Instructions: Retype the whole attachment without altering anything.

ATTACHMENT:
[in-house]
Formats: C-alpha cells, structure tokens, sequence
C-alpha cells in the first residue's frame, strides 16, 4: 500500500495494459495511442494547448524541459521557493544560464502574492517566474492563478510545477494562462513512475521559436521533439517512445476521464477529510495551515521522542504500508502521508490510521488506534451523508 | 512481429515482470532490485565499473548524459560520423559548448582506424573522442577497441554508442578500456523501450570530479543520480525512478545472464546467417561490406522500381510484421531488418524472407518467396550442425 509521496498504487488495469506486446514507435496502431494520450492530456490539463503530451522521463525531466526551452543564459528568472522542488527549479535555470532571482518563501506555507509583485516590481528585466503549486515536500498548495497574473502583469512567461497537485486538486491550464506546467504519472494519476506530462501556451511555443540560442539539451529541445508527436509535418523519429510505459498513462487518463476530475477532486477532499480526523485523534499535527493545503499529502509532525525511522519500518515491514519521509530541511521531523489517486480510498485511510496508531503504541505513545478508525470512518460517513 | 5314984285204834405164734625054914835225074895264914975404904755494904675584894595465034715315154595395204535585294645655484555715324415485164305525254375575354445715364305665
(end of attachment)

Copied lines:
[in-house]
Formats: C-alpha cells, structure tokens, sequence
C-alpha cells in the first residue's frame, strides 16, 4: 500500500495494459495511442494547448524541459521557493544560464502574492517566474492563478510545477494562462513512475521559436521533439517512445476521464477529510495551515521522542504500508502521508490510521488506534451523508 | 512481429515482470532490485565499473548524459560520423559548448582506424573522442577497441554508442578500456523501450570530479543520480525512478545472464546467417561490406522500381510484421531488418524472407518467396550442425 509521496498504487488495469506486446514507435496502431494520450492530456490539463503530451522521463525531466526551452543564459528568472522542488527549479535555470532571482518563501506555507509583485516590481528585466503549486515536500498548495497574473502583469512567461497537485486538486491550464506546467504519472494519476506530462501556451511555443540560442539539451529541445508527436509535418523519429510505459498513462487518463476530475477532486477532499480526523485523534499535527493545503499529502509532525525511522519500518515491514519521509530541511521531523489517486480510498485511510496508531503504541505513545478508525470512518460517513 | 5314984285204834405164734625054914835225074895264914975404904755494904675584894595465034715315154595395204535585294645655484555715324415485164305525254375575354445715364305665